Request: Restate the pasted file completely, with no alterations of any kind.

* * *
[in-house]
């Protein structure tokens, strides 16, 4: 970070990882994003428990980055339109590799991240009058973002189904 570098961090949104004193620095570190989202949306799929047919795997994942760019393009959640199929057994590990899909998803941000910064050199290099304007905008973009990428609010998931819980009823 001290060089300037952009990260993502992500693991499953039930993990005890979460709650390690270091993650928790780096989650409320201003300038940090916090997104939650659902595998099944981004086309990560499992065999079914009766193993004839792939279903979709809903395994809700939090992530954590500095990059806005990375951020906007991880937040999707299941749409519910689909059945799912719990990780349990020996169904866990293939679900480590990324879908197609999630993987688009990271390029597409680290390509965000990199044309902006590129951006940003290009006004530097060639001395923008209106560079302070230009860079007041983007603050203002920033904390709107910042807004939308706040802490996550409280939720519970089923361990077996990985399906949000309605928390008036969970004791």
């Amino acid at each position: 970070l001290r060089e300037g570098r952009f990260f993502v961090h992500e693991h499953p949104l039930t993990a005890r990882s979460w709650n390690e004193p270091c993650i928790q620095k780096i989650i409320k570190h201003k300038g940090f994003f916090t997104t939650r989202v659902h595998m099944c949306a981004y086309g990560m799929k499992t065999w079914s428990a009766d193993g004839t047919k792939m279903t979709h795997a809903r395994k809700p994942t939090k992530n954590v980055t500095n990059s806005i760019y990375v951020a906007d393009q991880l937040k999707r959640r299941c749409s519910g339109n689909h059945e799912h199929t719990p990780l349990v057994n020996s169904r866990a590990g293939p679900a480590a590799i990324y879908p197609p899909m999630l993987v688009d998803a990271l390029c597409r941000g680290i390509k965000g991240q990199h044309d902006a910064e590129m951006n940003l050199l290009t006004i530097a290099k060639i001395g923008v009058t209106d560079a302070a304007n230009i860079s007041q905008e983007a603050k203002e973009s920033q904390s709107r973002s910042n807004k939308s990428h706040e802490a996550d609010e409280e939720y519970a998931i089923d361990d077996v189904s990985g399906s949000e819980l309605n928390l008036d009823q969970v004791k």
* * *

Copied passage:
[in-house]
């Protein structure tokens, strides 16, 4: 970070990882994003428990980055339109590799991240009058973002189904 570098961090949104004193620095570190989202949306799929047919795997994942760019393009959640199929057994590990899909998803941000910064050199290099304007905008973009990428609010998931819980009823 001290060089300037952009990260993502992500693991499953039930993990005890979460709650390690270091993650928790780096989650409320201003300038940090916090997104939650659902595998099944981004086309990560499992065999079914009766193993004839792939279903979709809903395994809700939090992530954590500095990059806005990375951020906007991880937040999707299941749409519910689909059945799912719990990780349990020996169904866990293939679900480590990324879908197609999630993987688009990271390029597409680290390509965000990199044309902006590129951006940003290009006004530097060639001395923008209106560079302070230009860079007041983007603050203002920033904390709107910042807004939308706040802490996550409280939720519970089923361990077996990985399906949000309605928390008036969970004791």
């Amino acid at each position: 970070l001290r060089e300037g570098r952009f990260f993502v961090h992500e693991h499953p949104l039930t993990a005890r990882s979460w709650n390690e004193p270091c993650i928790q620095k780096i989650i409320k570190h201003k300038g940090f994003f916090t997104t939650r989202v659902h595998m099944c949306a981004y086309g990560m799929k499992t065999w079914s428990a009766d193993g004839t047919k792939m279903t979709h795997a809903r395994k809700p994942t939090k992530n954590v980055t500095n990059s806005i760019y990375v951020a906007d393009q991880l937040k999707r959640r299941c749409s519910g339109n689909h059945e799912h199929t719990p990780l349990v057994n020996s169904r866990a590990g293939p679900a480590a590799i990324y879908p197609p899909m999630l993987v688009d998803a990271l390029c597409r941000g680290i390509k965000g991240q990199h044309d902006a910064e590129m951006n940003l050199l290009t006004i530097a290099k060639i001395g923008v009058t209106d560079a302070a304007n230009i860079s007041q905008e983007a603050k203002e973009s920033q904390s709107r973002s910042n807004k939308s990428h706040e802490a996550d609010e409280e939720y519970a998931i089923d361990d077996v189904s990985g399906s949000e819980l309605n928390l008036d009823q969970v004791k």